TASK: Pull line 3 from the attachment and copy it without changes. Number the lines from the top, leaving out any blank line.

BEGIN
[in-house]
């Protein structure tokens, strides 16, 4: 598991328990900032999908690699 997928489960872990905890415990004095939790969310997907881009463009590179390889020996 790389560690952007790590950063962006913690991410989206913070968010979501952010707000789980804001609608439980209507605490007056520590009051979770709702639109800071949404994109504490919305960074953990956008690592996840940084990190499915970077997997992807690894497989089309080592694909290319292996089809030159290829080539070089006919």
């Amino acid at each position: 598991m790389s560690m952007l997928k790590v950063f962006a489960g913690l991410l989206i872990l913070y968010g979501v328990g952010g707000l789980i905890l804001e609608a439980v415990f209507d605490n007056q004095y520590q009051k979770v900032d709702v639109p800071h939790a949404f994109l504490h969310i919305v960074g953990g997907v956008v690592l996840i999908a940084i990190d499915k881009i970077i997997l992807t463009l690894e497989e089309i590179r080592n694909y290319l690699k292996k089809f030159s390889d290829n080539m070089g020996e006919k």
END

């Amino acid at each position: 598991m790389s560690m952007l997928k790590v950063f962006a489960g913690l991410l989206i872990l913070y968010g979501v328990g952010g707000l789980i905890l804001e609608a439980v415990f209507d605490n007056q004095y520590q009051k979770v900032d709702v639109p800071h939790a949404f994109l504490h969310i919305v960074g953990g997907v956008v690592l996840i999908a940084i990190d499915k881009i970077i997997l992807t463009l690894e497989e089309i590179r080592n694909y290319l690699k292996k089809f030159s390889d290829n080539m070089g020996e006919k």